Now, let me ask you this: What do you want in a Governor? What do you want? What do you want for your State? If I were to make the argument, I would say first of all, what we do works. And at some point, no matter how good our friends in the Republican Party are with their rhetoric, with their attacks, with their characterization, sometimes, sooner or later, results should be rewarded.

You know, when I ran for President, remember what this country was going—we had high unemployment, stagnation, drift, division. And they had been telling us for 12 years that the Government was the problem and they were going to get it out of our lives. Meanwhile, they had quadrupled the national debt, and the deficit was $290 billion a year. Crime was up; they didn't like it. Welfare was up; they didn't like it. They just didn't do anything about it.

And we said, consistent with, as the previous speakers have said, what we've tried to do with the Democratic Leadership Council, look, we don't think Government is the solution, but we don't think it's the problem either. We think it should be a partner. We don't believe Government can do everything, but neither do we want Government to go AWOL and sit on the sidelines. We believe the job of Government is to create the condition and give people the tools to solve their own problems, fulfill their own dreams, and make their communities in this country what it ought to be. That's what we stood for. And we said, look, we're going to have to do some things differently. If we want to restore the economy, rebuild the middle class, reclaim the future for our children, we have to do some things differently. We have to have different policies, policies that favor the future over the past, policies that help not just a few, and policies that unite us instead of policies that divide us for short-term political gain.

And so we have worked at that. And we have worked in partnership with your leaders here. And you heard Bob Butterworth say what the results were. We had a $290 billion deficit the day I took office; it was $22 billion this year. Ninety-two percent of the work was done by a Democratic economic plan before the last balanced budget passed. The lowest unemployment and the lowest crime rates in 24 years, and all we did on crime—does the Federal Government have anything to do with the crime rate? It depends on whether it's a good partner.

I'd heard all this talk all these years, but I was living out there in America like you. So I said, we're going to pass a crime bill that is, in effect, written by local prosecutors and police officers and community workers trying to save our kids. And that's why we said, let's put 100,000 police on the street; let's take the assault weapons off the street; let's stop selling handguns to people with criminal records; and let's give our kids something to say yes to when they get out of school in the afternoon. And it's worked. It's worked.

In this last balanced budget bill, we got the biggest increase in investment for child health since 1965; it will help to insure 5 million people. But it will be done at the State level. Which Governor do you trust more to insure the largest number of people over the next 5, 6 years?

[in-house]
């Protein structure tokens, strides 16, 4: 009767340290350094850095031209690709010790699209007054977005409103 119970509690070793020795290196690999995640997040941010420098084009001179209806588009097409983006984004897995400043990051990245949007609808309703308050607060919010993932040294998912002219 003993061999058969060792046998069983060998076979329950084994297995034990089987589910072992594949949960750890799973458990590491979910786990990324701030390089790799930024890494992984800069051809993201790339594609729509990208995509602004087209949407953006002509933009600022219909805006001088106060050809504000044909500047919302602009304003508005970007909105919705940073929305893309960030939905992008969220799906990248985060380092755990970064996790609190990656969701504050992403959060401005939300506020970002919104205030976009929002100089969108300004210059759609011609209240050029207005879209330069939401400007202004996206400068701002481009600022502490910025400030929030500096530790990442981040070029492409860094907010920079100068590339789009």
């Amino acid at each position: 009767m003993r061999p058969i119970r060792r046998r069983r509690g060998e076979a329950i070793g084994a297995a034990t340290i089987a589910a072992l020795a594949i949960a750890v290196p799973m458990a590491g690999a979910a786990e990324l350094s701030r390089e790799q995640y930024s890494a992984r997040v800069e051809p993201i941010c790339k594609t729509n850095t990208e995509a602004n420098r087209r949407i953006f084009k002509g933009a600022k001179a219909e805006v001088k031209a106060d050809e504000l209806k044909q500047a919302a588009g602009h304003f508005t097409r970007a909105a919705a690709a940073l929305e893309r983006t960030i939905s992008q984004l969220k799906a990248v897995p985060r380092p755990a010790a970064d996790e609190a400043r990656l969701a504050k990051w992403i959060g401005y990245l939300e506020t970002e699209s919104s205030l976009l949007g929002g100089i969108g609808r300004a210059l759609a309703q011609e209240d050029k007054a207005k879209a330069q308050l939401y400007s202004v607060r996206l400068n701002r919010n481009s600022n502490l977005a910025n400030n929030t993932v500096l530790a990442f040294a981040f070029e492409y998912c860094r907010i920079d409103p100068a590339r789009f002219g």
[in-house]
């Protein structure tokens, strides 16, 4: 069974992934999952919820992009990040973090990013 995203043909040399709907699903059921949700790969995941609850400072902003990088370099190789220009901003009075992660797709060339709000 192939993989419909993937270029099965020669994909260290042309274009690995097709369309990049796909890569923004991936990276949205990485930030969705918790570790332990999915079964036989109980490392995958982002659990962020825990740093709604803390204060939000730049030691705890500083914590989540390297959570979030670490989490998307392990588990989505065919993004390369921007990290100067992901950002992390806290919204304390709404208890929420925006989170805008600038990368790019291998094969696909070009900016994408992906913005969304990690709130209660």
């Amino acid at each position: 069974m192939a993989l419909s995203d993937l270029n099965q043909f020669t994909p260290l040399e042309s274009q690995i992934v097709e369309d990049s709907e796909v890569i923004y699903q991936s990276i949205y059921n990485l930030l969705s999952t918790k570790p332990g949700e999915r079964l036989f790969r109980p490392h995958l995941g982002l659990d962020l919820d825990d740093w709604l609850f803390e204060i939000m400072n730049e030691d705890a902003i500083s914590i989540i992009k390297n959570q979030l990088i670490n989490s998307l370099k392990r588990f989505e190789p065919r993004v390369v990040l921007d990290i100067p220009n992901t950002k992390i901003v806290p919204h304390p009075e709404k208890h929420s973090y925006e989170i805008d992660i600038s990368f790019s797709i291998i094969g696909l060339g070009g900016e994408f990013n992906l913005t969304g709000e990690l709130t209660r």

In this balanced budget bill, we've got the largest new investment in education since 1965 and a commitment to set higher standards and a commitment to accountability. And we opened the doors of college wider than we had in 50 years, since the GI bill passed. But the work of implementing these things has to be done at the State level. Who do you trust to stand up for opportunity and excellence and accountability in education and giving Florida the kind of schools you need for the 21st century? Buddy.

There are high stakes here. We have a good record; we have gotten results; we have done it by working together. Our theory of Government was right, and theirs was wrong. And you can see it in the evidence. But the most important thing is, look at Florida's future. You have to reconcile education opportunity as well as excellence in standards. You have to figure out how to continue to grow this economy, but you have got to stick up for the integrity of the Florida environment. Why have all these people moved here in the first place? Who do you trust to protect the environment of Florida for the 21st century?

Audience members. Buddy!

The President. So there are three issues: the environment, the economy, education and health care for children. And I can give you lots more. It is the nature of what we are trying to do in Washington to have a lot of this work actually done at the State and local level. If there is a partnership—and I'm trying to do what you want me to do, to set the direction for the country but not to try to direct the country, to set the direction, and then let people in their local communities solve their own problems— then the Governors of this country become more important than ever before.

So Florida is in better shape than it was. The ideas that we've espoused have been proved right. And he is the person you can best trust to deal with the challenges of the future. That sounds like a pretty good case to me, and if you go out there and make it for a year, I don't care what other arguments are made, I don't care how much money is brought into play against him, I don't care what other national political currents are supposed to be bearing down on Florida and who is trying to get this electoral bloc or that one—just ask the people of Florida to vote for their children and their future and forget about the politics, and Buddy MacKay will be the next Governor of Florida.

Thank you, and God bless you.

NOTE: The President spoke at 1:27 p.m. at the Radisson Mart Hotel. In his remarks, he referred to State Representative Kendrick Meek; Gov. Lawton Chiles of Florida; and Jim Pugh, general chairman, MacKay Campaign for Governor.

William J. Clinton, Remarks at a Luncheon for Gubernatorial Candidate Buddy MacKay in Miami Online by Gerhard Peters and John T. Woolley, The American Presidency Project